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Millersburg, Ohio Antique Festival

I grew up in a little town called Springport, Michigan. It had one blinking red stoplight, one tiny library, one tiny gas station, a bank, a pizza place and a small public school. After I and 54 classmates graduated from Springport High, I went to college at Cedarville University. If you've never heard of Cedarville, you're not alone. It's a speck-sized Ohio village surrounded by breezy wheat fields and rabid Ohio State fans for many square miles in all directions. After I graduated from Cedarville, I moved up to Millersburg, Ohio. With a population of just over 3,000 and its very own Walmart, Millersburg felt like the big city.

Well, maybe not the big city, but it was certainly larger than any village I had yet lived in. You definitely couldn't see as many stars at night, and around five o'clock each day, the cars and buggies get backed up at three blocks away from town.

All joking aside, I really enjoy living in small towns. And I really LOVE doing web design and development in a small Amish country town. Here's why:

  • Holmes County contains one of the largest Amish populations in the world. Nearly every day from my office, I can hear the clip-clopping of buggies rolling by. I've had the privilege of serving several Amish clients, and there's nothing quite like it. Amish business owners are one part humble, one part ambitious, and their attitude to do things right the first time is infectious!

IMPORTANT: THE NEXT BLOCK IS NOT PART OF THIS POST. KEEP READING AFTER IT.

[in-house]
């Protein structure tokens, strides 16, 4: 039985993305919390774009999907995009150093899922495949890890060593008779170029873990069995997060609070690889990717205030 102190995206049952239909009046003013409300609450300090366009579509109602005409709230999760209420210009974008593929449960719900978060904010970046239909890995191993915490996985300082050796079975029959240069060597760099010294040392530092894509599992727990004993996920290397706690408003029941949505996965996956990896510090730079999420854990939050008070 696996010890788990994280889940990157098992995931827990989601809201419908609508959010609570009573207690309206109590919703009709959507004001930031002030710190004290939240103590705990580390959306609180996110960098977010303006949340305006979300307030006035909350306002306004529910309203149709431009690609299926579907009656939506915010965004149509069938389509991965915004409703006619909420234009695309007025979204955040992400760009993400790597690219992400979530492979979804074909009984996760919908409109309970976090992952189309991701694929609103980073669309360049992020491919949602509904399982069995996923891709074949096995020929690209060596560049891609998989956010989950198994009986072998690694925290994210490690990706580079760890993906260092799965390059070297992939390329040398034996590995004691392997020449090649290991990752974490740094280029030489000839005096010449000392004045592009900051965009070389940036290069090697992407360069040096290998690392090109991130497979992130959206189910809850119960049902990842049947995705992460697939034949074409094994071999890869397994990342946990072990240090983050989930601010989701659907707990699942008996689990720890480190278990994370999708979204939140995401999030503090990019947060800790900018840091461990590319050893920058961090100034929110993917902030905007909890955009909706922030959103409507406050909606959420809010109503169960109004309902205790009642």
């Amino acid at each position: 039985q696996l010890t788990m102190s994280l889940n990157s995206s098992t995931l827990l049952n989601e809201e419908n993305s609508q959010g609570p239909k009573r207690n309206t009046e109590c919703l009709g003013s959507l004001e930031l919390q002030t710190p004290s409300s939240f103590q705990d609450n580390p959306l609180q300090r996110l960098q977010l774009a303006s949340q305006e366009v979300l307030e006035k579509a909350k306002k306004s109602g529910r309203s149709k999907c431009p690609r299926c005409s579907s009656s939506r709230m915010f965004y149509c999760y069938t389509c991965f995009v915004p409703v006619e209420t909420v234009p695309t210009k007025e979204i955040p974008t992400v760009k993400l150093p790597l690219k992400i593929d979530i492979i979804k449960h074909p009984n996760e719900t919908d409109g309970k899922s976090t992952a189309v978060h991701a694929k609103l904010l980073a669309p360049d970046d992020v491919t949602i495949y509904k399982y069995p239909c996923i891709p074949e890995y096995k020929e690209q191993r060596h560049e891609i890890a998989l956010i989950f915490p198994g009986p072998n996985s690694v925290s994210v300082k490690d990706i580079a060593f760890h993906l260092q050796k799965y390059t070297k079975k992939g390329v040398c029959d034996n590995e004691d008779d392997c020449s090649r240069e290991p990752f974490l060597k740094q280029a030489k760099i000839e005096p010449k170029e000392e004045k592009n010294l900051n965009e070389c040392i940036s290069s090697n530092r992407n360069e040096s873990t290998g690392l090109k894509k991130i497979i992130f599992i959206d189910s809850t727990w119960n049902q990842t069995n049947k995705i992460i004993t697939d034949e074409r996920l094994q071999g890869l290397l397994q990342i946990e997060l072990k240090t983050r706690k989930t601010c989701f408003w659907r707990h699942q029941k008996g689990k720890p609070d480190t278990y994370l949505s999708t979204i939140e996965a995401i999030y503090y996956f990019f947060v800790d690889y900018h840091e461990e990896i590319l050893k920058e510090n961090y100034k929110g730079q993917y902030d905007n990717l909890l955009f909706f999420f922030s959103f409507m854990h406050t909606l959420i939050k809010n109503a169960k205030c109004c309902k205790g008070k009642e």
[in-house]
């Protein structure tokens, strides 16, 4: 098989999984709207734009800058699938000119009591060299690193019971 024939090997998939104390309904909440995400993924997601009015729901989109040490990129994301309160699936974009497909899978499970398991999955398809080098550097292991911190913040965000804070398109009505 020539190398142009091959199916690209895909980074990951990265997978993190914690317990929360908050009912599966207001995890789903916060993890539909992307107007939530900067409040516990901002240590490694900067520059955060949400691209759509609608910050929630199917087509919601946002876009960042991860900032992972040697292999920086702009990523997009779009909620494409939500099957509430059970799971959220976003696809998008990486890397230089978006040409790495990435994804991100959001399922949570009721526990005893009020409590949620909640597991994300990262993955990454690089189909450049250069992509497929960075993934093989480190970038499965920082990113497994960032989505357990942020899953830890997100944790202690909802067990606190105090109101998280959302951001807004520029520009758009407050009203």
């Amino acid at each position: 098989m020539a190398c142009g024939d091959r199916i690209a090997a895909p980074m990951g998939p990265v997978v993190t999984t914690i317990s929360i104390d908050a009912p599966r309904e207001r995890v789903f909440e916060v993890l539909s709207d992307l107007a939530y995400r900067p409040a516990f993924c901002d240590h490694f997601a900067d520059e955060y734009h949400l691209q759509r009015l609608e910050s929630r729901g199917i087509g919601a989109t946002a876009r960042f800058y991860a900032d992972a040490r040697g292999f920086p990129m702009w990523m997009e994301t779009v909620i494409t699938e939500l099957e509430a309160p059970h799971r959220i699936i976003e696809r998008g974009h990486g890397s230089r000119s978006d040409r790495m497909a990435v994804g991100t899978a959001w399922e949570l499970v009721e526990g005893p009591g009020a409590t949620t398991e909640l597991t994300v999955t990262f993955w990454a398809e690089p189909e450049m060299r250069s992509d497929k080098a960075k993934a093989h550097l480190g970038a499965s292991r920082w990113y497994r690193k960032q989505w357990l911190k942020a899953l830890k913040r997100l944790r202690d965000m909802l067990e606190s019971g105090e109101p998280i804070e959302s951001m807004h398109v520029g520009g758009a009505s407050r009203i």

• Because there is such a large Amish population in this region, we also have a huge tourism base. I can drive in just about any direction and see a bed and breakfast, an Amish restaurant, a dry goods store and much more. This area is constantly growing economically. It didn't even stop during the 2008 recession. Tourism and the Amish hardworking mentality just kept the local economy plugging along.
  • When every business has its own hitching post, complete with recent horse "leavings", there's not much for pretentiousness on the part of business owners. Every business I have had the privilege of serving here brings its own brand of humility to the table, making the client-designer relationship so much sweeter.
  • Family is a big thing here. Parents and relatives show up to support their kids in football, soccer, volleyball and basketball. Businesses generously support scholarships at the local fair. On any nice day you can hop on the Holmes County Trail and see families spending time together. Small towns like this one seem to have an easier time keeping their priorities straight.
  • There are churches and non-profit ministries everywhere. There are always great events going on to support people in need both near and far. I have the distinct honor of working with many of those ministries. It's refreshing to do what you love for a cause that really, truly matters.

I can't imagine doing web design anywhere else.